This collection exemplifying Material Culture, holds an enormous variety of objects, textiles and artefacts from all over the world. Much of the material was donated in the mid 20th century and acquired through scholarship fieldwork, principally Daryll Forde, who founded the Department of Anthropology at UCL.
The UCL Ethnographic collections are used primarily as a teaching resource and are highly important since they are unique to universities in London, and rare within the context of UK universities. There are about 3000 artifacts in the collection, representing the areas of art, technology and material culture from a wide range of civilizations, mainly from the last several centuries but also some ancient material. This diverse and striking collection has weaponry, textiles, basketry, musical instruments, and fetish and charm objects.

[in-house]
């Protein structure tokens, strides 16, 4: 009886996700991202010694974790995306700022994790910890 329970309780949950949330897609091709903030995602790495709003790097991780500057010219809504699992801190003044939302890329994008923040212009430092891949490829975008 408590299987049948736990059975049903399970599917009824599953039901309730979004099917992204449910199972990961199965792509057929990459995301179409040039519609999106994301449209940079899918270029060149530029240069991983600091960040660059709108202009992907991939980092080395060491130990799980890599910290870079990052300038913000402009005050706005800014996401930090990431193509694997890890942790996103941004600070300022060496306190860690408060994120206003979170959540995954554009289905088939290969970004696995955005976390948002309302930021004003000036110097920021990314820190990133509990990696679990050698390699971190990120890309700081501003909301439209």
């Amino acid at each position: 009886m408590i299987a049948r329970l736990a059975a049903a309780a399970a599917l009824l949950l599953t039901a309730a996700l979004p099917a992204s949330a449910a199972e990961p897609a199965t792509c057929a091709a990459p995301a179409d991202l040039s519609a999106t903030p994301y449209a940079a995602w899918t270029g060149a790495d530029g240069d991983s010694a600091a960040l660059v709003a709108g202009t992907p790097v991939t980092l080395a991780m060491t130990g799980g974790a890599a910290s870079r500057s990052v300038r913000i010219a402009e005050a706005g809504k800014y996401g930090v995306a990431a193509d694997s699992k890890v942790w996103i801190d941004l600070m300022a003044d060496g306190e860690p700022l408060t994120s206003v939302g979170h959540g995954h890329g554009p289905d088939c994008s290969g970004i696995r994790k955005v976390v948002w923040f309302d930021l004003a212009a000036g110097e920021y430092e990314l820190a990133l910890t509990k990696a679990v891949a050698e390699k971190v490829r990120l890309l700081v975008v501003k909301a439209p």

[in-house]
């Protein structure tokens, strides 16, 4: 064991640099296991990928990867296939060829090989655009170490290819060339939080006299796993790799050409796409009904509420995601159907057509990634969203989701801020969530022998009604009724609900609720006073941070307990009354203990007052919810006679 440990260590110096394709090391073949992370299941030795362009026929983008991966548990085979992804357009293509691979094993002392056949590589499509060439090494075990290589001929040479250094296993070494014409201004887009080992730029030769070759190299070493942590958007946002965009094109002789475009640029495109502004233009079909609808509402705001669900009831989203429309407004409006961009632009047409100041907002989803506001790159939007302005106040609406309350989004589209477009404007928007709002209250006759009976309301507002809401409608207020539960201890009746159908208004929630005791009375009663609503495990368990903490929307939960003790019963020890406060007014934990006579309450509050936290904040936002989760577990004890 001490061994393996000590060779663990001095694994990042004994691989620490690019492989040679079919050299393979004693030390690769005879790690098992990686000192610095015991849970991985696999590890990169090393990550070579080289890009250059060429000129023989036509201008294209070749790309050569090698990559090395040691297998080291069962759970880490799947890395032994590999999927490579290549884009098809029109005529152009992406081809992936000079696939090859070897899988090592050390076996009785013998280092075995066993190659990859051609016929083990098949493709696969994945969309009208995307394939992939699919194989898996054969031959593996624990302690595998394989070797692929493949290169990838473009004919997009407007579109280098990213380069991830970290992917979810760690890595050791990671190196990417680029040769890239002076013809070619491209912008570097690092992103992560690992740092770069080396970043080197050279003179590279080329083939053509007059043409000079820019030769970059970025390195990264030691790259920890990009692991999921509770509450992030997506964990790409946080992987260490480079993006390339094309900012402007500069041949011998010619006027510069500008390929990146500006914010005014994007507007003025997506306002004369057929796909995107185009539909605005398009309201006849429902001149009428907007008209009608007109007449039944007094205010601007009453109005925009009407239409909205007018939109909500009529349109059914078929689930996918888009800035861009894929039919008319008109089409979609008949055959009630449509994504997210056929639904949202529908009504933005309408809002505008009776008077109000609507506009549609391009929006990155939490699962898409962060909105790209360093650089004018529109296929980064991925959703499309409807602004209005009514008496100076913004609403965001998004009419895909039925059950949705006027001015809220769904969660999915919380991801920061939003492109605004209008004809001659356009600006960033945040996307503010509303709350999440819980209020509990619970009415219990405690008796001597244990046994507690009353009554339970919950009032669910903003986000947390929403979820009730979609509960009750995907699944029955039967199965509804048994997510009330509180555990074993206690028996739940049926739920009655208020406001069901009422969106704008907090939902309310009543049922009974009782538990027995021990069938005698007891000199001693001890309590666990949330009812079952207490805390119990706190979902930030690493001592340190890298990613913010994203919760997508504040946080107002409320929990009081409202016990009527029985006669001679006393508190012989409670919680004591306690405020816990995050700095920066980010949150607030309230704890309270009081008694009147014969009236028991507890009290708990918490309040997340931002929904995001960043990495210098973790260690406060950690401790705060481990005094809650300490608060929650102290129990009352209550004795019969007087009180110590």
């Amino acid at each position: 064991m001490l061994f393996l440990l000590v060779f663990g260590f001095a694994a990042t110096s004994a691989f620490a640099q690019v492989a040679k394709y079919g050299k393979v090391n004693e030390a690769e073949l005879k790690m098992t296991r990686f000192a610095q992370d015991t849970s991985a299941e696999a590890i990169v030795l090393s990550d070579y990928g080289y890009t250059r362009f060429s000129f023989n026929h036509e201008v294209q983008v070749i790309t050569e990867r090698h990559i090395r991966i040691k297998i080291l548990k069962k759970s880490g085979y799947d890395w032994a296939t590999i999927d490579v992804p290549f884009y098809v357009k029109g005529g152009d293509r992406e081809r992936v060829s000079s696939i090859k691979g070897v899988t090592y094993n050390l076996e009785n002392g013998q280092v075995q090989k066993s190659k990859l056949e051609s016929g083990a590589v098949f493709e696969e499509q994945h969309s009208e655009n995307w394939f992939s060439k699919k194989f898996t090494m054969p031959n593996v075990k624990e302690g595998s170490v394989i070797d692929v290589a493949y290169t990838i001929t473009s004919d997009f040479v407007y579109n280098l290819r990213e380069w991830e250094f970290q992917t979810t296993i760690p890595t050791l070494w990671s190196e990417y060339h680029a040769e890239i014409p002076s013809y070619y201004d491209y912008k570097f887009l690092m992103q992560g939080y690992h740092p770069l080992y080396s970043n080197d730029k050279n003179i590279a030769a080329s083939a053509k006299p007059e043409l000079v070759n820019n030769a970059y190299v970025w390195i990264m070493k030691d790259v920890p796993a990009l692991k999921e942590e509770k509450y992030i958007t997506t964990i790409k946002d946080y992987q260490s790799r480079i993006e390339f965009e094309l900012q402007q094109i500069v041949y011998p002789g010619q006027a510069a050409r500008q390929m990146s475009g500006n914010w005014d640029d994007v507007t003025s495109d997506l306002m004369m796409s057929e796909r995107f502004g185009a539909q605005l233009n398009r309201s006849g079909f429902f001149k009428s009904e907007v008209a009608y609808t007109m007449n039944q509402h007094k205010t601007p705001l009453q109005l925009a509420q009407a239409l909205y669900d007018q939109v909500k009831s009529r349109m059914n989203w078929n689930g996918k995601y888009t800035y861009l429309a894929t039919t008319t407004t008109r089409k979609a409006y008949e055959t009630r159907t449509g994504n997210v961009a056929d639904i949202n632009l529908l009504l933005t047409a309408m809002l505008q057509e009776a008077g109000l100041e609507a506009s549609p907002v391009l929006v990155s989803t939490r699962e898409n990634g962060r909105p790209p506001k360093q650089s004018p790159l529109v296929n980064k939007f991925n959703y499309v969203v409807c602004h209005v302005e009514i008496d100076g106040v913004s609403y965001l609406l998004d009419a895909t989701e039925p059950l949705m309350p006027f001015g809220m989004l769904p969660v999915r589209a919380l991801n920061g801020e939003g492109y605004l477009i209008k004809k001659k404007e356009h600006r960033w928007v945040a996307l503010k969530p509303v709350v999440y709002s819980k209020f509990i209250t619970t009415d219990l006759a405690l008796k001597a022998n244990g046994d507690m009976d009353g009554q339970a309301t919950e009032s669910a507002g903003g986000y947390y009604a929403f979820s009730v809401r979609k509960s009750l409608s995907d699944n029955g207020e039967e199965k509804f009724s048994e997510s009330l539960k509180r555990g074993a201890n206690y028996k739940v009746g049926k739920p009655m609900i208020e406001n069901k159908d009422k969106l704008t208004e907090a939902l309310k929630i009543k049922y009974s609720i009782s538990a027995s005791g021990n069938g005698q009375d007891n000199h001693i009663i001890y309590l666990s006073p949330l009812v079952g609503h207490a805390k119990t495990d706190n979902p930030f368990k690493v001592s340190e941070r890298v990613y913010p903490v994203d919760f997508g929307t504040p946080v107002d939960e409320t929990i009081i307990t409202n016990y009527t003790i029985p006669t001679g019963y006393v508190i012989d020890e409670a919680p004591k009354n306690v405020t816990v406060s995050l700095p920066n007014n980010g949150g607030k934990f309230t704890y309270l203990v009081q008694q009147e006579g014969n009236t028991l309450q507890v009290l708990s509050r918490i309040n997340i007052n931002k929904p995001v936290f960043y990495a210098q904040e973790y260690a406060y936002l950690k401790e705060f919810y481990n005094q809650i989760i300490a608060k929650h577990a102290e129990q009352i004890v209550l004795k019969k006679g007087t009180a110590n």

There is jewellery, metalwork, ceremonial masks, Maori cloaks, shields made of dragon hide, model boats and pipes, and many other items both symbolic and utilitarian. This collection has items from as far a field as Melanesia and Haida material from the North West Coast of America.
Much of the collection is from Africa, but also funerary articles and ornate weavings from Peru. Of particular interest are the significant Kula bracelets from Papua New Guinea, rare Ashanti stools from Ghana, Inuit carved bone eye shades from early 1800's and outstanding Nasca pottery.